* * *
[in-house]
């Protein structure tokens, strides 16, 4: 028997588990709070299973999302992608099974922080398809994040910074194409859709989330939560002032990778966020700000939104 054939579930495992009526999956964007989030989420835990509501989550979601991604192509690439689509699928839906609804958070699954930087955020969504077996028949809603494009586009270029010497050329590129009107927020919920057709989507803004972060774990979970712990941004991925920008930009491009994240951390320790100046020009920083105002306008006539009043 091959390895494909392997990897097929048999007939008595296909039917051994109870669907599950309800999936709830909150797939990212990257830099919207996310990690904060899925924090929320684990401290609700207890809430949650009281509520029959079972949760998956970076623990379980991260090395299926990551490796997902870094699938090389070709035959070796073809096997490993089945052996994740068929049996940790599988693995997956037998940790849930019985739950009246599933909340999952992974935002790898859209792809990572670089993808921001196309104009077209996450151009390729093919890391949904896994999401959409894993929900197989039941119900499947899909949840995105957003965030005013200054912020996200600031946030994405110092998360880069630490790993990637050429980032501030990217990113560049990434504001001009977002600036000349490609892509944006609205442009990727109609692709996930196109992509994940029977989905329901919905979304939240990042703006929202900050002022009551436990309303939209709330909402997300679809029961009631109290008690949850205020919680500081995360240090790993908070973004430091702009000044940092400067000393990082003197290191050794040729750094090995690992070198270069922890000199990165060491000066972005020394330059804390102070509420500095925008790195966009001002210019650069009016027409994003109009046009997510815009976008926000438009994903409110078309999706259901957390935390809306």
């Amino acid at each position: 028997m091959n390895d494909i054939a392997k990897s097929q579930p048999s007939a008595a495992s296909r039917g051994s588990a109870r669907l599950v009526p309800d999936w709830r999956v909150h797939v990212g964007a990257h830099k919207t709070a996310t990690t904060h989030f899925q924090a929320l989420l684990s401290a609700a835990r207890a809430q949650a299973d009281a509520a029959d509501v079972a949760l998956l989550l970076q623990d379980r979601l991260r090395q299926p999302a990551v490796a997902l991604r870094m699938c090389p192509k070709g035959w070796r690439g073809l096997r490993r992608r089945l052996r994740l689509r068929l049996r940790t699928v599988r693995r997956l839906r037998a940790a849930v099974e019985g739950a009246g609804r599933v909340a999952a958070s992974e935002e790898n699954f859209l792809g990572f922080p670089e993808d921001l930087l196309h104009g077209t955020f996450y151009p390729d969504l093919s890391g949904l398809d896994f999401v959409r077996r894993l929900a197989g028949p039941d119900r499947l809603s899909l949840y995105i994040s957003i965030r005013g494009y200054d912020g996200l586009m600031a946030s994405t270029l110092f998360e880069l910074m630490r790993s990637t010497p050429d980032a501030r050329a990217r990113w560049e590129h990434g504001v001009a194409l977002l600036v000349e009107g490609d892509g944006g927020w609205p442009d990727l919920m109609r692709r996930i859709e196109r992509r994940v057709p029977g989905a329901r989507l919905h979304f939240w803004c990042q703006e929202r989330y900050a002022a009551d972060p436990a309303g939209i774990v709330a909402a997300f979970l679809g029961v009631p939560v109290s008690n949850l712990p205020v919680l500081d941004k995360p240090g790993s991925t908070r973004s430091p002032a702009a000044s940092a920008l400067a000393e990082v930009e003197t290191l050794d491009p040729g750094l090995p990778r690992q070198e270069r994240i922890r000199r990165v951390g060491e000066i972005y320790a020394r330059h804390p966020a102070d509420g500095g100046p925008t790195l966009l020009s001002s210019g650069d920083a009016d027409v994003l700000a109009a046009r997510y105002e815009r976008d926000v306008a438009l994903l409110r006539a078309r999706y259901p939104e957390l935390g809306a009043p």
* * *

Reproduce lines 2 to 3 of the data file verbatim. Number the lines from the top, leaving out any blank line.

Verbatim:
């Protein structure tokens, strides 16, 4: 028997588990709070299973999302992608099974922080398809994040910074194409859709989330939560002032990778966020700000939104 054939579930495992009526999956964007989030989420835990509501989550979601991604192509690439689509699928839906609804958070699954930087955020969504077996028949809603494009586009270029010497050329590129009107927020919920057709989507803004972060774990979970712990941004991925920008930009491009994240951390320790100046020009920083105002306008006539009043 091959390895494909392997990897097929048999007939008595296909039917051994109870669907599950309800999936709830909150797939990212990257830099919207996310990690904060899925924090929320684990401290609700207890809430949650009281509520029959079972949760998956970076623990379980991260090395299926990551490796997902870094699938090389070709035959070796073809096997490993089945052996994740068929049996940790599988693995997956037998940790849930019985739950009246599933909340999952992974935002790898859209792809990572670089993808921001196309104009077209996450151009390729093919890391949904896994999401959409894993929900197989039941119900499947899909949840995105957003965030005013200054912020996200600031946030994405110092998360880069630490790993990637050429980032501030990217990113560049990434504001001009977002600036000349490609892509944006609205442009990727109609692709996930196109992509994940029977989905329901919905979304939240990042703006929202900050002022009551436990309303939209709330909402997300679809029961009631109290008690949850205020919680500081995360240090790993908070973004430091702009000044940092400067000393990082003197290191050794040729750094090995690992070198270069922890000199990165060491000066972005020394330059804390102070509420500095925008790195966009001002210019650069009016027409994003109009046009997510815009976008926000438009994903409110078309999706259901957390935390809306």
């Amino acid at each position: 028997m091959n390895d494909i054939a392997k990897s097929q579930p048999s007939a008595a495992s296909r039917g051994s588990a109870r669907l599950v009526p309800d999936w709830r999956v909150h797939v990212g964007a990257h830099k919207t709070a996310t990690t904060h989030f899925q924090a929320l989420l684990s401290a609700a835990r207890a809430q949650a299973d009281a509520a029959d509501v079972a949760l998956l989550l970076q623990d379980r979601l991260r090395q299926p999302a990551v490796a997902l991604r870094m699938c090389p192509k070709g035959w070796r690439g073809l096997r490993r992608r089945l052996r994740l689509r068929l049996r940790t699928v599988r693995r997956l839906r037998a940790a849930v099974e019985g739950a009246g609804r599933v909340a999952a958070s992974e935002e790898n699954f859209l792809g990572f922080p670089e993808d921001l930087l196309h104009g077209t955020f996450y151009p390729d969504l093919s890391g949904l398809d896994f999401v959409r077996r894993l929900a197989g028949p039941d119900r499947l809603s899909l949840y995105i994040s957003i965030r005013g494009y200054d912020g996200l586009m600031a946030s994405t270029l110092f998360e880069l910074m630490r790993s990637t010497p050429d980032a501030r050329a990217r990113w560049e590129h990434g504001v001009a194409l977002l600036v000349e009107g490609d892509g944006g927020w609205p442009d990727l919920m109609r692709r996930i859709e196109r992509r994940v057709p029977g989905a329901r989507l919905h979304f939240w803004c990042q703006e929202r989330y900050a002022a009551d972060p436990a309303g939209i774990v709330a909402a997300f979970l679809g029961v009631p939560v109290s008690n949850l712990p205020v919680l500081d941004k995360p240090g790993s991925t908070r973004s430091p002032a702009a000044s940092a920008l400067a000393e990082v930009e003197t290191l050794d491009p040729g750094l090995p990778r690992q070198e270069r994240i922890r000199r990165v951390g060491e000066i972005y320790a020394r330059h804390p966020a102070d509420g500095g100046p925008t790195l966009l020009s001002s210019g650069d920083a009016d027409v994003l700000a109009a046009r997510y105002e815009r976008d926000v306008a438009l994903l409110r006539a078309r999706y259901p939104e957390l935390g809306a009043p």